I can develop the game in two week cycles without worrying that players will be holding on to months-old “legacy” cards that I still need to support.
“Permanent” games (MMOs in particular) tend to have a problem where old players have accumulated EVERYTHING IN THE GAME and new players have NOTHING AT ALL and content must be developed for very specific tiers of players. Instead I hope that this allows us to develop a two week span of the game that’s very wide and deep for all players.
^ most of this is actually built also.
Each player has a Collection, which is an empty book with slots for all #0000 of the game’s cards - like a PokeDex. The collection keeps track of every card that the player has ever seen, and filling the Collection (seeing as much as possible) is explicitly one of the most important goals of the game.
extra credit: The Collection is one way for players to develop a permanent presence, but we probably want more ways, like permanent decorative elements (“Hats”) or a decoratable permanent home.
Embedded Card Media
Cards found by the player can have media embedded on them. The “View” window will allow players to unpack sound, video, or even interactive dialogue segments loaded on to cards.
The player’s Groovelet has a variety of Needs. The Needs are stacked, like so:
Needs lower on the stack are more important (but also easier) to fulfill than needs higher on the stack.
A Groovelet, for example, may be warm, full, and clean, but lonely. If a Groovelet is hungry, it doesn’t matter if they’ve filled up their Friendship bar.
The Groovelet’s mood affects their FORAGE - cold, hungry Groovelets will basically only be able to find logs, apples, and grubs, whereas happy Groovelets are able to find the game’s rarest and most interesting cards.
Locations & Travel
The Groovelet starts the game in a Forest node.
Each Location is a node in a connected graph. Each Groovelet starts the game in their own connected graph, their Universe.
Each Location has a Biome, as well as a handful of properties that may render that node unique from other nodes of the same Biome (maybe “forest” and “forest with stream”). Locations can be (semi-) permanently upgraded by a Groovelet by using cards to construct improvements - a Location with a Fire Pit will find it much easier to construct campfires, for example.
A Location’s permanent structures and Biome will affect the Forage deck.
A Location is displayed behind the game’s windows, as a semi-animated desktop wallpaper. Improvements to the location are stamped atop the Location’s art. The Improvement stamps can be dragged around by players if they want to make their locations more intentional looking.
New Locations are added as the game moves along. An “Explore” card is a card that only spawns when the Groovelet is in a good mood, can only exist once per backpack, and upon use is exhausted and adds a new Location node, connected to the Groovelet’s current node (each node can only be connected to a maximum of N other nodes, where N is … either 2, 3, or 4). Spawned nodes might also spawn connected to other nearby nodes.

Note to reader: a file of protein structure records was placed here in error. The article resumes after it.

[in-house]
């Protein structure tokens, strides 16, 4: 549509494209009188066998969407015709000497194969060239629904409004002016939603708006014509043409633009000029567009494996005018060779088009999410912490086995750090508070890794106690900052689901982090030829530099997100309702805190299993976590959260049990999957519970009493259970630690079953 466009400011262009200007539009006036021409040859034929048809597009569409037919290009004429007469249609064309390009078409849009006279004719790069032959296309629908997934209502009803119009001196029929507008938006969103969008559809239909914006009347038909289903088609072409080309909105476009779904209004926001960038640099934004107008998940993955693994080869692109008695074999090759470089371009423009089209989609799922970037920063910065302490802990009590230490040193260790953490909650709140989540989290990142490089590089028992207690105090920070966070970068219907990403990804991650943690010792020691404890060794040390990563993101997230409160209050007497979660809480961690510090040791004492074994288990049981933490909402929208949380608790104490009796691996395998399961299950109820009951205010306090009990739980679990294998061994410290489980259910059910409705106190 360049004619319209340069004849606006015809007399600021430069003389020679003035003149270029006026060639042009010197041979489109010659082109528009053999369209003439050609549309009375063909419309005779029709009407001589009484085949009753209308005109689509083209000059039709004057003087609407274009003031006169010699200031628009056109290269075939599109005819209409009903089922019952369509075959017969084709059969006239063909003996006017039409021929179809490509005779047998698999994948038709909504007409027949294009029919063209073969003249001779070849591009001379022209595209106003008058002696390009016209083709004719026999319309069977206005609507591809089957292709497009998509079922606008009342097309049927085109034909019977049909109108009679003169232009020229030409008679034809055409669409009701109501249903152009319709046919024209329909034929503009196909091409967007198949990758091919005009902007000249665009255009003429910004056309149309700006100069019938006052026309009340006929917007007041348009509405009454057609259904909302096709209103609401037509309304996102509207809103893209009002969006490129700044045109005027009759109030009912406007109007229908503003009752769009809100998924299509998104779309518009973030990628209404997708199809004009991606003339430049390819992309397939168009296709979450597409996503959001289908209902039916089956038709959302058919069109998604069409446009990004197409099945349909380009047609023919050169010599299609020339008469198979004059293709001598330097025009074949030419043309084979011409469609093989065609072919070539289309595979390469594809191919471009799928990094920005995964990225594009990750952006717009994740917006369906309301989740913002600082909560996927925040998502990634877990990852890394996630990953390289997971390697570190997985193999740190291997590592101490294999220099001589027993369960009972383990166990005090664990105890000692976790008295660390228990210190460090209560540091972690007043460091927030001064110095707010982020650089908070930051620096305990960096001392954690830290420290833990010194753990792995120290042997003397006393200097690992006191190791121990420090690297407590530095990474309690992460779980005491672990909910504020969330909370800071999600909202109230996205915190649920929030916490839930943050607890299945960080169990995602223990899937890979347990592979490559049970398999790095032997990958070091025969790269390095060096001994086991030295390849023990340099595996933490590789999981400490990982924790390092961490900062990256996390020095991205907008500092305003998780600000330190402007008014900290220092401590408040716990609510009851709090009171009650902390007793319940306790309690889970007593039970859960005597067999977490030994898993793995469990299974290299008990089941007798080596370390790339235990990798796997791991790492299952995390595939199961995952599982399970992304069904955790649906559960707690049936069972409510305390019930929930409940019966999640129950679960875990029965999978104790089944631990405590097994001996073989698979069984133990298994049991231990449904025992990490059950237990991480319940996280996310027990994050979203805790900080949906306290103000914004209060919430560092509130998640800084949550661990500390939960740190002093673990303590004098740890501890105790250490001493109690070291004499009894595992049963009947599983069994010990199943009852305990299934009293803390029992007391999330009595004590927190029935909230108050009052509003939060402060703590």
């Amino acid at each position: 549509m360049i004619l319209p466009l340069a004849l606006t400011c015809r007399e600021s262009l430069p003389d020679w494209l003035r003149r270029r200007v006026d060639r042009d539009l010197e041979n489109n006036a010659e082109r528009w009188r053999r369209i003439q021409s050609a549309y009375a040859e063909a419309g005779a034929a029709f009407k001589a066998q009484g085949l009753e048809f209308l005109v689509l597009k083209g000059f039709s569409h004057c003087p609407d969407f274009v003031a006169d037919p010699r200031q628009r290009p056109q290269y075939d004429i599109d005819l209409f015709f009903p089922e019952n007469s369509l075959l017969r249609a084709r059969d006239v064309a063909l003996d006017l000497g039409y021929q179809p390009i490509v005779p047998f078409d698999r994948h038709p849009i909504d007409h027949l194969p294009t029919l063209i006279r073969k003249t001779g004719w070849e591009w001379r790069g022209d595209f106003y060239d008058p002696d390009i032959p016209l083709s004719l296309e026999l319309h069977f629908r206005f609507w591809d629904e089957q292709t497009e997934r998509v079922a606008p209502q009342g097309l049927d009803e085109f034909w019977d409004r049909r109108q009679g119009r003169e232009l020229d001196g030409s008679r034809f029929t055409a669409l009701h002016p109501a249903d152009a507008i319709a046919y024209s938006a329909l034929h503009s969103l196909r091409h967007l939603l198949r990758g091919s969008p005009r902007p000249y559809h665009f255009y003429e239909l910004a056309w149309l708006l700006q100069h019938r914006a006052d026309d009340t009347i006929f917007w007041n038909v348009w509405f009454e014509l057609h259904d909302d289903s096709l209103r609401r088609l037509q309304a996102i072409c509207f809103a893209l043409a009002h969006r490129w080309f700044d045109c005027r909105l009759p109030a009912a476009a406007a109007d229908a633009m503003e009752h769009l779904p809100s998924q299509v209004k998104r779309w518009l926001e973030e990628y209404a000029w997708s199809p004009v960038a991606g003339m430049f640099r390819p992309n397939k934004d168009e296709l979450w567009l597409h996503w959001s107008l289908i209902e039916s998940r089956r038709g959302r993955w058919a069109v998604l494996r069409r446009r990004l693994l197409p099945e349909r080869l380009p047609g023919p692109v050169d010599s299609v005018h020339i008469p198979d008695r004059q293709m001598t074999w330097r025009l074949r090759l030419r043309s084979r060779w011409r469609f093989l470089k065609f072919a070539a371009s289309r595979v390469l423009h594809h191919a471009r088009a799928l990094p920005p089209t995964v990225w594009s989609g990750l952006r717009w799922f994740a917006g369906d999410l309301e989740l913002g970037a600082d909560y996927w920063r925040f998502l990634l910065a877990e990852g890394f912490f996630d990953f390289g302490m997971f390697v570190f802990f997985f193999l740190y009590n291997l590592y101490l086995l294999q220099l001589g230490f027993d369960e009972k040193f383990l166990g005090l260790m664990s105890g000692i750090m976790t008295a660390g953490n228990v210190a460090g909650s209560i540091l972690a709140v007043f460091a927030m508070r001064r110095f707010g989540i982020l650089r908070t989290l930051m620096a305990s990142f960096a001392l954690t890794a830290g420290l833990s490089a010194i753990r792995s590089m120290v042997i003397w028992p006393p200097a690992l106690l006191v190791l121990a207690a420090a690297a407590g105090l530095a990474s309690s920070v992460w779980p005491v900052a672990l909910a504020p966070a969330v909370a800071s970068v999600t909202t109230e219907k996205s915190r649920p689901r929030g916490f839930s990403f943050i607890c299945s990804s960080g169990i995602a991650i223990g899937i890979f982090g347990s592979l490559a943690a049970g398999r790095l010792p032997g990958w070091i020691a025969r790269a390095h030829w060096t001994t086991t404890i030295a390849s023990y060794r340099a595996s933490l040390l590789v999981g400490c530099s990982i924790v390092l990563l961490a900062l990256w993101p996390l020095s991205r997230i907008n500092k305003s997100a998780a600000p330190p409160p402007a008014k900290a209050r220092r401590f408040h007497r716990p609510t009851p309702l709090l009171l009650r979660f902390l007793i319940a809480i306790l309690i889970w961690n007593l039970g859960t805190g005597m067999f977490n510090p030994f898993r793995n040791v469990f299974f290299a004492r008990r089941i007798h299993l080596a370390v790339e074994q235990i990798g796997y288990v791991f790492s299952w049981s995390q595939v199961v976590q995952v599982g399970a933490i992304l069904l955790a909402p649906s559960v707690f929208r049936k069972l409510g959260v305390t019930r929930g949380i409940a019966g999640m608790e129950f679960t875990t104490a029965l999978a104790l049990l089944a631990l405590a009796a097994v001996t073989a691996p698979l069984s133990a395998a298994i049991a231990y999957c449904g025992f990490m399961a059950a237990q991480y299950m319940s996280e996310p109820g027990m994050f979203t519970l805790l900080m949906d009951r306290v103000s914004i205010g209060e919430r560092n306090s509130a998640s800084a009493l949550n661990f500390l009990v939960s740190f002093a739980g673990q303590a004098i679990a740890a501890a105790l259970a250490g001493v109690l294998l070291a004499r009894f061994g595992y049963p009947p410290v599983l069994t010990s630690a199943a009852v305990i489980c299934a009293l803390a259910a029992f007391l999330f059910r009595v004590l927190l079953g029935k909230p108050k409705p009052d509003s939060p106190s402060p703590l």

Ha ha, the whole fixed time signature of this game makes it possible to share the game with other Groovelets.
You can give other players an Entry Code to your personal Universe. Once they’re in your Universe, they can walk around! If they’re in the same node as you, you can see 'em. Now you can both explore and build in the same graph.
Anything constructed in a Location by either player’s Groovelet is now visible to and usable by everyone.
Communication with other Groovelets in your universe is heavily restricted, because I’m not about to get involved in complicated moderation. You can either send
symbols from a small set of communication symbols
messages constructed out of a cipher language carefully constructed to make sexually harassing minors, if not impossible then at least incredibly tedious.
[REDACTED] suggested “some kind of economy”, “characters sharing a space get a larger item pool that they both select from”, and “characters can communicate with custom 32x32 images”, which are all good multiplayer ideas
“Towns” as a Location that’s explicitly “more multiplayer by default”, like maybe Towns in-and-of-themselves link to a group-accessable graph?
Interaction with other players is one of two ways to fill up your Friendship need, the other being:
Animals walk the nodes a lot like other players do, but semi-randomly according to their own rules. Interaction with animals is another way to fill your Groovelet’s “Friendship” need.
Extra credit: everything in this section
This windowing system should also support some pretty self-contained shenanigans. If I have an idea for a stupid self-contained little game or app? Might as well just throw it in here as a separate window. Basically anything that I can render into a React div can go in here… ideas for stuff to build as Groovelet OS apps include:
a “Groovelet Cipher” language builder/decoder
unwanted ad pop-ups
90’s era website homages in a mock web browser (you’re the man now, dog!)